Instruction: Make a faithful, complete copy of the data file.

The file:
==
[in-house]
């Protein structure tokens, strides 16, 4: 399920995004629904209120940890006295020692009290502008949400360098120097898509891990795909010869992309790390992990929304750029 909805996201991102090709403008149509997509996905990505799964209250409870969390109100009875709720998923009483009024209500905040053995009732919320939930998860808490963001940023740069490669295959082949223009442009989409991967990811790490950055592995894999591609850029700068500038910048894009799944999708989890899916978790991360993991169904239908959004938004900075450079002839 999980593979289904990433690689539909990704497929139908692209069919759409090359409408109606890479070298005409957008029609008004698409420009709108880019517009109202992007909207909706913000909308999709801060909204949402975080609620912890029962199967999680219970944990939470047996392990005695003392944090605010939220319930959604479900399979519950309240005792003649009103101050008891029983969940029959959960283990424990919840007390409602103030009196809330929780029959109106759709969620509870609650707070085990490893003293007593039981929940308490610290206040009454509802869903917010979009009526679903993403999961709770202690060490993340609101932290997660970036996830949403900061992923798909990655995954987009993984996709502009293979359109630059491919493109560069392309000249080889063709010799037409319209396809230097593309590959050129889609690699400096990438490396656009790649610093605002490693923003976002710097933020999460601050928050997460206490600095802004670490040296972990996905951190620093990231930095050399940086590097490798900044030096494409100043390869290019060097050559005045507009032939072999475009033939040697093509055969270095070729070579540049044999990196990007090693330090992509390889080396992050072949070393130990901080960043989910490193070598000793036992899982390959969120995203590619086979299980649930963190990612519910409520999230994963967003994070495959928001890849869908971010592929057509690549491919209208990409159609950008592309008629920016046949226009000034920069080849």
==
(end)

[in-house]
């Protein structure tokens, strides 16, 4: 399920995004629904209120940890006295020692009290502008949400360098120097898509891990795909010869992309790390992990929304750029 909805996201991102090709403008149509997509996905990505799964209250409870969390109100009875709720998923009483009024209500905040053995009732919320939930998860808490963001940023740069490669295959082949223009442009989409991967990811790490950055592995894999591609850029700068500038910048894009799944999708989890899916978790991360993991169904239908959004938004900075450079002839 999980593979289904990433690689539909990704497929139908692209069919759409090359409408109606890479070298005409957008029609008004698409420009709108880019517009109202992007909207909706913000909308999709801060909204949402975080609620912890029962199967999680219970944990939470047996392990005695003392944090605010939220319930959604479900399979519950309240005792003649009103101050008891029983969940029959959960283990424990919840007390409602103030009196809330929780029959109106759709969620509870609650707070085990490893003293007593039981929940308490610290206040009454509802869903917010979009009526679903993403999961709770202690060490993340609101932290997660970036996830949403900061992923798909990655995954987009993984996709502009293979359109630059491919493109560069392309000249080889063709010799037409319209396809230097593309590959050129889609690699400096990438490396656009790649610093605002490693923003976002710097933020999460601050928050997460206490600095802004670490040296972990996905951190620093990231930095050399940086590097490798900044030096494409100043390869290019060097050559005045507009032939072999475009033939040697093509055969270095070729070579540049044999990196990007090693330090992509390889080396992050072949070393130990901080960043989910490193070598000793036992899982390959969120995203590619086979299980649930963190990612519910409520999230994963967003994070495959928001890849869908971010592929057509690549491919209208990409159609950008592309008629920016046949226009000034920069080849």